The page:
Leadership: 5 Lessons I’ve Learned

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October 26, 2013

I’ve met a lot of people. I’ve taught a lot of leadership and personal development courses. I’ve been to a lot of places. I’m always fascinated by life, truth, purpose and wisdom. I often encourage those I’ve worked with to chase wisdom – and to find people smarter than they are and ask them questions about their experiences and life’s lessons. I’m probably not one of those “smart people,” but I figured I’d share some of the greatest lessons I’ve learned so far in the area of life and leadership. So, in no particular order I share these:

1.  Simple is better. Life is complicated enough – don’t make it more complicated. Decide where you want to go, what you want to accomplish and write it down. Now edit. And then edit again. Become the kind of person/leader who knows the difference between all the “good” stuff you could be doing and the “extraordinary” things you should be doing. And just do the extraordinary. It might take a while to become a “master of exclusion,” but the results are a simpler, more streamlined existence where many decisions become crystal clear and less time is wasted. And yes – you will have to make constant adjustments to keep it simple. The complicated crowds in really fast…

2.  One “right person” is way better than 1000 mediocre “supporters.” Yes, influence thousands. Change the thinking of millions. Train the masses. All of that is good and the goal of many leaders. But when it comes to your core – the heart of your leadership – finding a small group of smart people is the key. Or even just one smart person. And if you’re really lucky, you’ll find someone who understands you (yes, the good, the bad and the ugly), enhances your vision  and who will stick with you. And no, these people are NOT easy to find! 🙂

3.  Pushing is better than waiting.  Now, I’m not talking about patience. Patience is good. I’m talking about the difference between those who push to get what they want and those who wait for life to unfold in a passive, victim-like way. The most important (and interesting) things I have been able to accomplish have happened because I pushed. And i’m not alone in this – Mr. Mohamad Ragaie, Global Next’s operations director for Egypt has demonstrated this principle personally. Egypt ranks number 89 out of 103 nations on the freedom of travel list. When Mr. Ragaie decided he wanted to participate in Global Next’s international conferences in Europe, he didn’t let these odds deter him. He simply pursued his visas until the embassies eventually just gave in to him. He succeeded simply because he pushed and outlasted the competition. And in this case, the competition was foreign governments. 🙂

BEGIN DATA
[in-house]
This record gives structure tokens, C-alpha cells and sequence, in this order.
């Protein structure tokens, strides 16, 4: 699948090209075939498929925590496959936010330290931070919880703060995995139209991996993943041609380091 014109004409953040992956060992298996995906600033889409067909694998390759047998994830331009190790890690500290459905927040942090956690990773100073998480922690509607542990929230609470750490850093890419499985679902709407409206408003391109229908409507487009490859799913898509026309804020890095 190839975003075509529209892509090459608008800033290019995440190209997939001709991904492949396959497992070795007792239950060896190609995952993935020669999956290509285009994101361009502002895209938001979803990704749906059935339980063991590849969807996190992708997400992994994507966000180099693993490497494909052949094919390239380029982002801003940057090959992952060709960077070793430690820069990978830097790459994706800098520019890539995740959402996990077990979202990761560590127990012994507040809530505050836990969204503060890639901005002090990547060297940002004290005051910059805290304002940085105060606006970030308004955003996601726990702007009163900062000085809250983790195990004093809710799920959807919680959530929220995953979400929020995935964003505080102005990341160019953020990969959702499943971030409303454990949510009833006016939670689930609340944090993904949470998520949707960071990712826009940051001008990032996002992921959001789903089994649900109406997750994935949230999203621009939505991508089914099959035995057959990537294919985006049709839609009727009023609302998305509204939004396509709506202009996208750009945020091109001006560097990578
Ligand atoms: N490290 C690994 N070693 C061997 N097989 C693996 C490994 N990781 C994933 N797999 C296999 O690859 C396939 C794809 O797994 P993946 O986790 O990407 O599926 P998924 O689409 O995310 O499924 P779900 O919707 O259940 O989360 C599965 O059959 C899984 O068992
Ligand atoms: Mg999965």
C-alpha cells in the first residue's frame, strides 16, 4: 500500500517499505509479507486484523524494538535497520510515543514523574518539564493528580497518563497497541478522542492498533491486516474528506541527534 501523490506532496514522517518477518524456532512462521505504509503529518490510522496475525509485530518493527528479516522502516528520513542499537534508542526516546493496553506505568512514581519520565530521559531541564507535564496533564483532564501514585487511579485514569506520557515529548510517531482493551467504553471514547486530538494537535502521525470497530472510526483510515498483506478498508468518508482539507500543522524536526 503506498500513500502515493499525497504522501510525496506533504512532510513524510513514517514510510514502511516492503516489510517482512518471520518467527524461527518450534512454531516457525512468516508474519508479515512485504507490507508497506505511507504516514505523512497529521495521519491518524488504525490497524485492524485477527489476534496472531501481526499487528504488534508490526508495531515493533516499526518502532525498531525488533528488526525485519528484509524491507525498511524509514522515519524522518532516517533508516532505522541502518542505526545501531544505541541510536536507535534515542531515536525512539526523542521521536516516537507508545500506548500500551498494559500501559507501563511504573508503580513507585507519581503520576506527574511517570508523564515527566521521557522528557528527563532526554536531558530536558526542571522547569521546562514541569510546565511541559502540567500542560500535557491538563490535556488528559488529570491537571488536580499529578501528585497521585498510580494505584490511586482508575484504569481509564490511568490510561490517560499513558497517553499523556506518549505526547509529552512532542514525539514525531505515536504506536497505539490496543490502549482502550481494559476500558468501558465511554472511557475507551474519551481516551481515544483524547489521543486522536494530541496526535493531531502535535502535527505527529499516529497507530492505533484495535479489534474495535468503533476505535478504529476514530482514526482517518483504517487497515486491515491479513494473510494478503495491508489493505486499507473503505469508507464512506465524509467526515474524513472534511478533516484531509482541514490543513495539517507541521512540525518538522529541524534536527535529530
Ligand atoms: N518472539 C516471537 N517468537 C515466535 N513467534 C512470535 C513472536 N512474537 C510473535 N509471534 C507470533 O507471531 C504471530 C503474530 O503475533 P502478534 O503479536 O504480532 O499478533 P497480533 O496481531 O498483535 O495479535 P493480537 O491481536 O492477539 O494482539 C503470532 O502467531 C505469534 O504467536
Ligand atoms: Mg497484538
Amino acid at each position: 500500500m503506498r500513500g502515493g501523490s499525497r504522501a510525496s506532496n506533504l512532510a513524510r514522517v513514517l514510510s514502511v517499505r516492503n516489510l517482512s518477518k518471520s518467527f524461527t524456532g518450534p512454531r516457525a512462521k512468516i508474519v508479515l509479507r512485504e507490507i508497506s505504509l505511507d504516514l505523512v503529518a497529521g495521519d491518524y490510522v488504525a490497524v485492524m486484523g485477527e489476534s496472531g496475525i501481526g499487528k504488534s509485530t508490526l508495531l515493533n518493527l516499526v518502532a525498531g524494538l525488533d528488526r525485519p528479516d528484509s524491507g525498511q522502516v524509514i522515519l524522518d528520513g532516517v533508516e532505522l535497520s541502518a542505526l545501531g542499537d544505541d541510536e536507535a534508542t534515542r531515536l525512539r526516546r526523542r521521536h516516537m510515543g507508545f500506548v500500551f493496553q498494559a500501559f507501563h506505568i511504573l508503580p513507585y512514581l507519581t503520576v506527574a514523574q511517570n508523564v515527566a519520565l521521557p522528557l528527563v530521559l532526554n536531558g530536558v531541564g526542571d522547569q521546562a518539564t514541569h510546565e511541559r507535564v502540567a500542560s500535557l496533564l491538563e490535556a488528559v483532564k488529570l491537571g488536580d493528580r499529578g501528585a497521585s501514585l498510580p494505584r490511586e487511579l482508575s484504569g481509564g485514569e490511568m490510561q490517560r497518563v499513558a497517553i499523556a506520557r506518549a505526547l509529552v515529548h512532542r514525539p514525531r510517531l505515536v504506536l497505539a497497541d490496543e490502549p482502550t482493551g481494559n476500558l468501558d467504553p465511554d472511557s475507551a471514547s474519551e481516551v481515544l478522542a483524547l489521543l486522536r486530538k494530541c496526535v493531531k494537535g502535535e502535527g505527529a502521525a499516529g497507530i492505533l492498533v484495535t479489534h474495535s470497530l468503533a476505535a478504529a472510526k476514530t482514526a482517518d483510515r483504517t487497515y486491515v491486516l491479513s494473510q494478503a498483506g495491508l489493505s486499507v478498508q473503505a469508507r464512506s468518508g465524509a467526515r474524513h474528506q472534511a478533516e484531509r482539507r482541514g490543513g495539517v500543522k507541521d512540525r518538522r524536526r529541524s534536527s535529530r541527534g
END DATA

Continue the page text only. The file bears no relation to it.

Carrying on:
4.  People are pretty much what they seem to be. Aside from the usual human frailties and the occasional misunderstanding, what you see is usually what you get. It’s easy, especially if you work in the area of human development, to hope that people are better than they are. You begin to make excuses for people and to rationalize away their clear behavior. I have found that this wastes professional and emotional energy.  Generally speaking, people do what they want. If they want to learn, they will. If they are committed, they will show up. If they are drawn to a cause or organization, you will not be able to keep them away. And, if they are not – they won’t. It’s that simple. Don’t allow the conviction of your vision cause you to see things in others that aren’t there.

5.  Don’t be too sure of too much too soon. I have found that credible leaders are honest about what they do and do not know. It’s ok to leave room for some doubt as you sort out truth in life. I had a conversation with with Frank Schaeffer, the son of the great Christian philosopher Francis Schaeffer. Frank grew up in a home where not only were answers about life and meaning and purpose discussed, but they were debated. He was pretty sure of everything – and felt that it had already been debated enough – without his input. Later in life he went through a crisis of faith and wrote a book about it. In our conversation after that book was published, I asked him what his greatest regret was. He said that it was “being too sure of too much too soon.”  That has stuck with me. It’s not that there isn’t truth – there is, and it is knowable. But what I’ve learned is this – to know what you really believe and to choose to live a life that reflects that, you need to do the hard work, ask the hard questions, and sort it out. No one can do it for you. And yes, it can get a little uncomfortable from time to time. But truth is always worth the effort.

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